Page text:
Islands in History and Representation
Edited by Rod Edmond, Vanessa Smith
Routledge – 2003 – 256 pages
This innovative collection of essays explores the ways in which islands have been used, imagined and theorised, both by island dwellers and continentals. This study considers how island dwellers conceived of themselves and their relation to proximate mainlands, and examines the fascination that islands have long held in the European imagination.
The collection addresses the significance of islands in the Atlantic economy of the eighteenth century, the exploration of the Pacific, the important role played by islands in the process of decolonisation, and island-oriented developments in postcolonial writing.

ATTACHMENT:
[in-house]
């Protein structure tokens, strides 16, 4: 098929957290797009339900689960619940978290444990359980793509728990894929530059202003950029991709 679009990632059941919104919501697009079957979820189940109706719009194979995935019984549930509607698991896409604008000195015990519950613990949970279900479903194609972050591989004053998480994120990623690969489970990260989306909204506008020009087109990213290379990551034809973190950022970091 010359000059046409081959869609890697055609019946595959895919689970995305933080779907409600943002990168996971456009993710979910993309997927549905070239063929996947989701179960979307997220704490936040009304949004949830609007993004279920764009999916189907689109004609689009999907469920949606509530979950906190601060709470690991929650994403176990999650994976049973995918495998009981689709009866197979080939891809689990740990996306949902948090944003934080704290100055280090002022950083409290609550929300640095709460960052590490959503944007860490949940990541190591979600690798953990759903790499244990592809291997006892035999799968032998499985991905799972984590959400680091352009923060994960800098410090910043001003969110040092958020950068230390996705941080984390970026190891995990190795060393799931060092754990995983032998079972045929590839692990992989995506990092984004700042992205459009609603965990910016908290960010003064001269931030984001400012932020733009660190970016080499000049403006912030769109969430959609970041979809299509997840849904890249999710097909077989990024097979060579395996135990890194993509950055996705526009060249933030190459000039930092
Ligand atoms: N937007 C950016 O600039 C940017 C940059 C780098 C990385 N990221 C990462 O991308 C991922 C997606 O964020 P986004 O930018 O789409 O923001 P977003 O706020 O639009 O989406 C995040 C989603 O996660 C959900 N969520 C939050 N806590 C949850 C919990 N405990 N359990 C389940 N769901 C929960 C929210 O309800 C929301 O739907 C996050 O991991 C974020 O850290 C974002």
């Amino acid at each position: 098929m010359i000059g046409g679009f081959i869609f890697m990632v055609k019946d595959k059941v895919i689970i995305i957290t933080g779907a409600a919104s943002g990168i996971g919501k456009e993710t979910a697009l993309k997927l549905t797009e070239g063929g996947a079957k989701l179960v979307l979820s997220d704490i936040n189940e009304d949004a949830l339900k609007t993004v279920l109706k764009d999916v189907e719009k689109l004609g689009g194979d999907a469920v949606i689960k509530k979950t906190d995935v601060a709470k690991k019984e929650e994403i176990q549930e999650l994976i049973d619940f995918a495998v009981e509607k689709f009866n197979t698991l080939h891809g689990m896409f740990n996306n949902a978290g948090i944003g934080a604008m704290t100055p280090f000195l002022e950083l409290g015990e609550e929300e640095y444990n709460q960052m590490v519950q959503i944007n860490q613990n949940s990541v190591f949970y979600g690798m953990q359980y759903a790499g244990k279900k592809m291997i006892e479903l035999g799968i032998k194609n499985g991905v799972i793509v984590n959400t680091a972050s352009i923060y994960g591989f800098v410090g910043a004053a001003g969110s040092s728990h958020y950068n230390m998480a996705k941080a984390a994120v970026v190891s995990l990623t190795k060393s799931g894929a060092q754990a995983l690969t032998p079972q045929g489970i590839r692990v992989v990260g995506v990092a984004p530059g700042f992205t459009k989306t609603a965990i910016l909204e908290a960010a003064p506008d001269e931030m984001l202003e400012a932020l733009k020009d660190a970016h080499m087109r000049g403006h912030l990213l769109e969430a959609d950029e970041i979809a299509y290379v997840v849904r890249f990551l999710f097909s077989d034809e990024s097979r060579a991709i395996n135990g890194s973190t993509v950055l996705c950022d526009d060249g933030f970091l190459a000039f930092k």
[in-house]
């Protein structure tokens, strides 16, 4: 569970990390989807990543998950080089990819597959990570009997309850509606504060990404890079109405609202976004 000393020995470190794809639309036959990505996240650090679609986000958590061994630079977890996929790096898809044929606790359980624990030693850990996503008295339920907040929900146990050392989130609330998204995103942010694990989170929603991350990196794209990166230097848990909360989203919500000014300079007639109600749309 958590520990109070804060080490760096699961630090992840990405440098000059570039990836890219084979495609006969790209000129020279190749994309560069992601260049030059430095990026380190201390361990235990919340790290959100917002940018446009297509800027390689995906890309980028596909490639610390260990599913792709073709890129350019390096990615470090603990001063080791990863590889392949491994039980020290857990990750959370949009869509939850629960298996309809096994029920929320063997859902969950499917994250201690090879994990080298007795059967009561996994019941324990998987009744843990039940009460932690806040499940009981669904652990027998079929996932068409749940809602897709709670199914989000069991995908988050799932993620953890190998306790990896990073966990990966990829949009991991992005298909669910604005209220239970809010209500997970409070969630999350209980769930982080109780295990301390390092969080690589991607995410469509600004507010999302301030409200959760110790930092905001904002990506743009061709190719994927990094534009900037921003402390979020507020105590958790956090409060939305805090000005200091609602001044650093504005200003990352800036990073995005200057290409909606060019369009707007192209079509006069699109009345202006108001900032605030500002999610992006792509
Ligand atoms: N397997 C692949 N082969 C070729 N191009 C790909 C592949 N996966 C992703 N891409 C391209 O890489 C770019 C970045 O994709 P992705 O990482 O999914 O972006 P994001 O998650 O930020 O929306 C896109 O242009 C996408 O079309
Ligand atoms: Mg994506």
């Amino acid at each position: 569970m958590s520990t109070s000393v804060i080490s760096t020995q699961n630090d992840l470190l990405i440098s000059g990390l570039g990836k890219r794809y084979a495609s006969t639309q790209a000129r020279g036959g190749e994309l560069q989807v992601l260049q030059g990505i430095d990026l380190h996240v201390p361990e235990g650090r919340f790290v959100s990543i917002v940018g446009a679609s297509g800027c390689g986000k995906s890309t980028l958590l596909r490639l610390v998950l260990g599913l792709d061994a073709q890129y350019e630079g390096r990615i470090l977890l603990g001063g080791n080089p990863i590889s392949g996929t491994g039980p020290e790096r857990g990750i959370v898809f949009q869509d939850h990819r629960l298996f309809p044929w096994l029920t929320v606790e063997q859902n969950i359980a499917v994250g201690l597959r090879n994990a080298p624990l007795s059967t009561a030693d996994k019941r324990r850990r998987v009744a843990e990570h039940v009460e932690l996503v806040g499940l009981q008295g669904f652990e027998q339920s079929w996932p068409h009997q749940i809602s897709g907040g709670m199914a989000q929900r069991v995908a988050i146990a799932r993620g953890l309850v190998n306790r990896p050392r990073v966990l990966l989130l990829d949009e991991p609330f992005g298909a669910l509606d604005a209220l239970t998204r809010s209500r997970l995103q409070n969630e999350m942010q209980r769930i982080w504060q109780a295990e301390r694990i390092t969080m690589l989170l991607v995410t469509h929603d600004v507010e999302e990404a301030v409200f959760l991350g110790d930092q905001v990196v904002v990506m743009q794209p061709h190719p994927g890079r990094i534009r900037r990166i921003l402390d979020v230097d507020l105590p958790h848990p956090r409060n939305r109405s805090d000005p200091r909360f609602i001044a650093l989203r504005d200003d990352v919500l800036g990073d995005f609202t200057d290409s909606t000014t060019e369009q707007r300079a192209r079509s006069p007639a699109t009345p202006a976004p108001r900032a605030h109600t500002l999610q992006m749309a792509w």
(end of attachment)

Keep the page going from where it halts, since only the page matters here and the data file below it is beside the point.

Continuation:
Islands were often seen as natural colonies or settings for ideal communities but they were also used as dumping grounds for the unwanted, a practice which has continued into the twentieth century. The collection argues the need for an island-based theory within postcolonial studies and suggests how this might be constructed. Covering a historical span from the eighteenth to the twentieth century, the contributors include literary and postcolonial critics, historians and geographers.